Teen drivers urged to be safe on the roads, especially with prom and graduation season
Press Release, AAA Western and Central New York
It’s prom season across Western and Central New York, which means more teen drivers will be out and about. While prom is a celebration and a rite of passage, it can be a dangerous night on the roads. AAA is reminding teens, parents, and educators to plan ahead to prevent prom and graduation season from turning deadly.
“Prom and graduation season is a special time when there’s so much to celebrate,” said Elizabeth Carey, director of public relations at AAA Western and Central New York. “Unfortunately, it can become particularly dangerous when the party spills out onto the road. The combination of potentially impaired and inexperienced drivers leads to a tragic end too often.”
AAA asks teens to PROMise to plan ahead and stay safe:
- I promise not to drive impaired or distracted.
- I promise not to let my friends drive impaired or distracted.
- I promise my parents I will get home safely or call them for help.
By making a PROMise, teens can prevent substance-impaired driving, as well as distracted driving. Parents also have an important role to play by making their children feel safe about calling them for help. Parents can PROMise that they will always pick up their teen regardless of the time or location.
Driving impaired can carry lifechanging consequences. Teens could lose their academic eligibility, driver’s license, even their life or that of their friends. According to the CDC, Teens are more likely than anyone else to be killed in an alcohol-related crash (even though the minimum legal drinking age in every state is 21).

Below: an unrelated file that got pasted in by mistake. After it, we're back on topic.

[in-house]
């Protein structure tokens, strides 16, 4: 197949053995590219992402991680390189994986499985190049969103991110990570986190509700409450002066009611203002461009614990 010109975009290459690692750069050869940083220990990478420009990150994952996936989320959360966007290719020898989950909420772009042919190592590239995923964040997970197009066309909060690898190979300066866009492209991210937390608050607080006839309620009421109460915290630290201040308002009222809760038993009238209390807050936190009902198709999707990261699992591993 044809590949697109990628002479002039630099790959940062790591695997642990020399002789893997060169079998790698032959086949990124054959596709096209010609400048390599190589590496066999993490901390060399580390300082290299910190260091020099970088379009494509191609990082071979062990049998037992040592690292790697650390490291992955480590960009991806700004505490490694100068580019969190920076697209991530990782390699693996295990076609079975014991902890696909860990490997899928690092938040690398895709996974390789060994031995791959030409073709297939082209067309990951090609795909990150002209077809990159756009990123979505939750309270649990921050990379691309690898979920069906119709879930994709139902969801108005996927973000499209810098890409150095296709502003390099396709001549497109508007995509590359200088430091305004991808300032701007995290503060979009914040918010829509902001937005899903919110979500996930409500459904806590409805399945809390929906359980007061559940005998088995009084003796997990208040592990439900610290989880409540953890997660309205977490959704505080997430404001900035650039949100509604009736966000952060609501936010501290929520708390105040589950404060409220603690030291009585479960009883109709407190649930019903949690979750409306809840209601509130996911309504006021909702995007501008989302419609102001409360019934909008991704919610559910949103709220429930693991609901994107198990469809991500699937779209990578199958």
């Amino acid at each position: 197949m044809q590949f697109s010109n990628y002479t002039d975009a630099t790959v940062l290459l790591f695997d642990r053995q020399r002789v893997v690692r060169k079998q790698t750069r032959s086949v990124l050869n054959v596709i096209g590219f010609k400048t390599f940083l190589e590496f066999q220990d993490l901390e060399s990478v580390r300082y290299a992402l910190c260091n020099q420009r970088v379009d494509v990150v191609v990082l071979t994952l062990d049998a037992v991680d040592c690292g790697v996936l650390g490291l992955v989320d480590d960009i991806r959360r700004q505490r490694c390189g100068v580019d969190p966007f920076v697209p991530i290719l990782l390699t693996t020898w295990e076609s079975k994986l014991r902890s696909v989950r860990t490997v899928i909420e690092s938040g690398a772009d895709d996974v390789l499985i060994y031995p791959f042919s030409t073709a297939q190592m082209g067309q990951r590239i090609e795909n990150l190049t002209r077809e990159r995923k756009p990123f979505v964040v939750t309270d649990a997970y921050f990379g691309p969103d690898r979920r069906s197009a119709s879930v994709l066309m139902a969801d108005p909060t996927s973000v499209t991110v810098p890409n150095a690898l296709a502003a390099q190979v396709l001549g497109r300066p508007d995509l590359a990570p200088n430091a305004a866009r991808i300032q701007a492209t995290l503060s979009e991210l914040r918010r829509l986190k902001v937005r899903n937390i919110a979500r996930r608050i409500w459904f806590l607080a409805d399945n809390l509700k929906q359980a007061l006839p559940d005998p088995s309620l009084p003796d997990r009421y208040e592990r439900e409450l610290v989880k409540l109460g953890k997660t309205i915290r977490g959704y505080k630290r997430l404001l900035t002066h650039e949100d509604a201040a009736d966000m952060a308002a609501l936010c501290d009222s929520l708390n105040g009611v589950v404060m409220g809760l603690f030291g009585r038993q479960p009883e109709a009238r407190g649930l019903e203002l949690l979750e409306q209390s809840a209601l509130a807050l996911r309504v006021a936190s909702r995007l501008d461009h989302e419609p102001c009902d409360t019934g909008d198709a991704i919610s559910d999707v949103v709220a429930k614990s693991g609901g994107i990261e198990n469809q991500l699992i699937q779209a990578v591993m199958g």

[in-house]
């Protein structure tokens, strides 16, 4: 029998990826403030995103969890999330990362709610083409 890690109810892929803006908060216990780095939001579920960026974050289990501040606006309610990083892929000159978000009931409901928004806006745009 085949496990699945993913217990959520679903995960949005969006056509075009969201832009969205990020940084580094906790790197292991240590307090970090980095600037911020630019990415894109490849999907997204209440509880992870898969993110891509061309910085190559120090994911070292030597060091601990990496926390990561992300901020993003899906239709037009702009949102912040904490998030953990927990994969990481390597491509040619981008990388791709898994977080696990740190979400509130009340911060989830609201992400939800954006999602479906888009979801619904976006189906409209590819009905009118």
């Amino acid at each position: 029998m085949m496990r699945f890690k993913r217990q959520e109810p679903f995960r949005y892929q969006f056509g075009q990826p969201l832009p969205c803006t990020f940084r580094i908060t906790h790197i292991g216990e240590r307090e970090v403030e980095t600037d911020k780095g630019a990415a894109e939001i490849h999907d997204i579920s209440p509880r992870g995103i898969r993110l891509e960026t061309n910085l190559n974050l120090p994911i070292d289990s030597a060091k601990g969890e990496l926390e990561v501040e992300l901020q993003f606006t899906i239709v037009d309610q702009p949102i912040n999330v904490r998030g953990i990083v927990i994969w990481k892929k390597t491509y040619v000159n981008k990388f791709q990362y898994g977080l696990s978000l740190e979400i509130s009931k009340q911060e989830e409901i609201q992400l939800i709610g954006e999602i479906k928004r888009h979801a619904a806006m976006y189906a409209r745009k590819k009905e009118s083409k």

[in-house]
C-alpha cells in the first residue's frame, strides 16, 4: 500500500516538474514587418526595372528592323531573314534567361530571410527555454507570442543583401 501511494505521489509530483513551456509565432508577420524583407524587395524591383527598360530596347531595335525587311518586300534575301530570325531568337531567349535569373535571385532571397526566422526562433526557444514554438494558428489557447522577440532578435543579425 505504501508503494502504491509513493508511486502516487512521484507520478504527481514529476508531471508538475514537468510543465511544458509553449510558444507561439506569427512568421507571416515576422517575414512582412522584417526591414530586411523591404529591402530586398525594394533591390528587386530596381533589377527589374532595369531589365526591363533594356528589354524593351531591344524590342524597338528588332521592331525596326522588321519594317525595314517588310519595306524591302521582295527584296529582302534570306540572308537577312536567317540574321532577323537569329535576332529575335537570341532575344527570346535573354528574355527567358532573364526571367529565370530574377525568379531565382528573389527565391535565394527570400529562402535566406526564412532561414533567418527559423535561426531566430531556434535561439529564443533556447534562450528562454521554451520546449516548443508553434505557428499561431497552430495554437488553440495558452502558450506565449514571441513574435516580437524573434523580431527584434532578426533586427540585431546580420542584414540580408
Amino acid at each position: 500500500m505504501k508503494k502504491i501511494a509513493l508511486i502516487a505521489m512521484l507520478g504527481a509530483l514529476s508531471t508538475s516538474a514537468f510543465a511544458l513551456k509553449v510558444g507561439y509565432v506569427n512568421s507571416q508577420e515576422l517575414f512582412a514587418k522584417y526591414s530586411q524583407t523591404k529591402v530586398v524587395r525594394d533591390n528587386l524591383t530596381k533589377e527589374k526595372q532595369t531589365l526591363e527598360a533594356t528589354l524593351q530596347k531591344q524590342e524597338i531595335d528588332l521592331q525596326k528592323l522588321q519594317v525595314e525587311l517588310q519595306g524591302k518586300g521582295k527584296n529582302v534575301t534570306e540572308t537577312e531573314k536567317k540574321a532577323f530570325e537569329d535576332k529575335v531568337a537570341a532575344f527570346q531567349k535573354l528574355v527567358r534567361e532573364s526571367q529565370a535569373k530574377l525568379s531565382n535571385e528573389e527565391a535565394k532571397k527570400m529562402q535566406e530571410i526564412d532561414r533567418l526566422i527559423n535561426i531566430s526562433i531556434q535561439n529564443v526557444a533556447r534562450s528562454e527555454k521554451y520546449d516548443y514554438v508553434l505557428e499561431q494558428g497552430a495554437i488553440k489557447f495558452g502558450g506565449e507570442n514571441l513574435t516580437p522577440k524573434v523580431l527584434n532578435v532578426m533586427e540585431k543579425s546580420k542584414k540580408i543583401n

Advice for Teen Drivers
- Pay Attention. Texting and having other passengers in the vehicle can create dangerous distractions for drivers.
- Slow Down. Speeding is a factor in one-third of all fatal crashes involving teen drivers.
- Stay Alert. Prom celebrations can carry well into the late hours. Avoid driving drowsy.
- Buckle Up. Half of young drivers who die in motor vehicle crashes are not wearing their seat belts.
- Drive Sober. If you become impaired, pass the keys to a sober driver or call your parents for help.
Advice for Parents
- Hire a ride. Consider chipping in on a chauffeur so teens don’t have to decide who’s driving.
- Set the Rules. Establish rules for your teen driver which address safe driving habits and the punishment for breaking them. Consider signing a Parent-Teen driving agreement.
- Open your Home. Encourage your teen to ask friends to spend the night to keep them off the roads.
- Be the Example. While driving, model the same behavior you expect from your kids when they drive. Your kids are always watching you, even if they don’t admit it.